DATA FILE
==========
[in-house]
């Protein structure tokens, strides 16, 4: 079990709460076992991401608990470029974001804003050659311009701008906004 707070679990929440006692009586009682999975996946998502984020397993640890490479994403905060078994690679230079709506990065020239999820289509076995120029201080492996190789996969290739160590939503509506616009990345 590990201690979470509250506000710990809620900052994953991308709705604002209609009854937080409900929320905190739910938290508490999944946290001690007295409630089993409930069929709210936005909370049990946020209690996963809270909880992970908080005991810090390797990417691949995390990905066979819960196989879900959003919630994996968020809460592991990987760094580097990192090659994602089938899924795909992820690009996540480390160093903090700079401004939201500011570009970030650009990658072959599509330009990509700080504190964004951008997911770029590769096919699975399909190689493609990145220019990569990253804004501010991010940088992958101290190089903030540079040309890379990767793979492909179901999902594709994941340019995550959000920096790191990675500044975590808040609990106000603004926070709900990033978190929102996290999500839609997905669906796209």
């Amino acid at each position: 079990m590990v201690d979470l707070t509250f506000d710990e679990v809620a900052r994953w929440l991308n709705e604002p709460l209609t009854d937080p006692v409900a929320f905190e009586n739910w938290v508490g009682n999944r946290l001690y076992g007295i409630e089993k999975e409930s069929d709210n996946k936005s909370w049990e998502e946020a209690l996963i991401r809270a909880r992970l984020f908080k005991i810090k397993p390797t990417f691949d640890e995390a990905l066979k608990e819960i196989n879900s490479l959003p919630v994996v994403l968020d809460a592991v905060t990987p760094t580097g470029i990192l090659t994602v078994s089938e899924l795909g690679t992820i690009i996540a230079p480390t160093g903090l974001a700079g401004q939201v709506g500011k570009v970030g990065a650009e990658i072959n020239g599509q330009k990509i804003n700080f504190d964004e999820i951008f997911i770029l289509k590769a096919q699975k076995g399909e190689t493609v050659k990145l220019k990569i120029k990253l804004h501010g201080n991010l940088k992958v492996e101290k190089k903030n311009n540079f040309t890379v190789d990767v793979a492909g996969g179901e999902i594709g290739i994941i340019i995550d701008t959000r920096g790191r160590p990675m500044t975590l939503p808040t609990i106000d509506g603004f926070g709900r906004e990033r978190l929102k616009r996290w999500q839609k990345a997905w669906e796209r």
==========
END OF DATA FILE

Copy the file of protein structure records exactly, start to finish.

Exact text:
[in-house]
């Protein structure tokens, strides 16, 4: 079990709460076992991401608990470029974001804003050659311009701008906004 707070679990929440006692009586009682999975996946998502984020397993640890490479994403905060078994690679230079709506990065020239999820289509076995120029201080492996190789996969290739160590939503509506616009990345 590990201690979470509250506000710990809620900052994953991308709705604002209609009854937080409900929320905190739910938290508490999944946290001690007295409630089993409930069929709210936005909370049990946020209690996963809270909880992970908080005991810090390797990417691949995390990905066979819960196989879900959003919630994996968020809460592991990987760094580097990192090659994602089938899924795909992820690009996540480390160093903090700079401004939201500011570009970030650009990658072959599509330009990509700080504190964004951008997911770029590769096919699975399909190689493609990145220019990569990253804004501010991010940088992958101290190089903030540079040309890379990767793979492909179901999902594709994941340019995550959000920096790191990675500044975590808040609990106000603004926070709900990033978190929102996290999500839609997905669906796209």
């Amino acid at each position: 079990m590990v201690d979470l707070t509250f506000d710990e679990v809620a900052r994953w929440l991308n709705e604002p709460l209609t009854d937080p006692v409900a929320f905190e009586n739910w938290v508490g009682n999944r946290l001690y076992g007295i409630e089993k999975e409930s069929d709210n996946k936005s909370w049990e998502e946020a209690l996963i991401r809270a909880r992970l984020f908080k005991i810090k397993p390797t990417f691949d640890e995390a990905l066979k608990e819960i196989n879900s490479l959003p919630v994996v994403l968020d809460a592991v905060t990987p760094t580097g470029i990192l090659t994602v078994s089938e899924l795909g690679t992820i690009i996540a230079p480390t160093g903090l974001a700079g401004q939201v709506g500011k570009v970030g990065a650009e990658i072959n020239g599509q330009k990509i804003n700080f504190d964004e999820i951008f997911i770029l289509k590769a096919q699975k076995g399909e190689t493609v050659k990145l220019k990569i120029k990253l804004h501010g201080n991010l940088k992958v492996e101290k190089k903030n311009n540079f040309t890379v190789d990767v793979a492909g996969g179901e999902i594709g290739i994941i340019i995550d701008t959000r920096g790191r160590p990675m500044t975590l939503p808040t609990i106000d509506g603004f926070g709900r906004e990033r978190l929102k616009r996290w999500q839609k990345a997905w669906e796209r």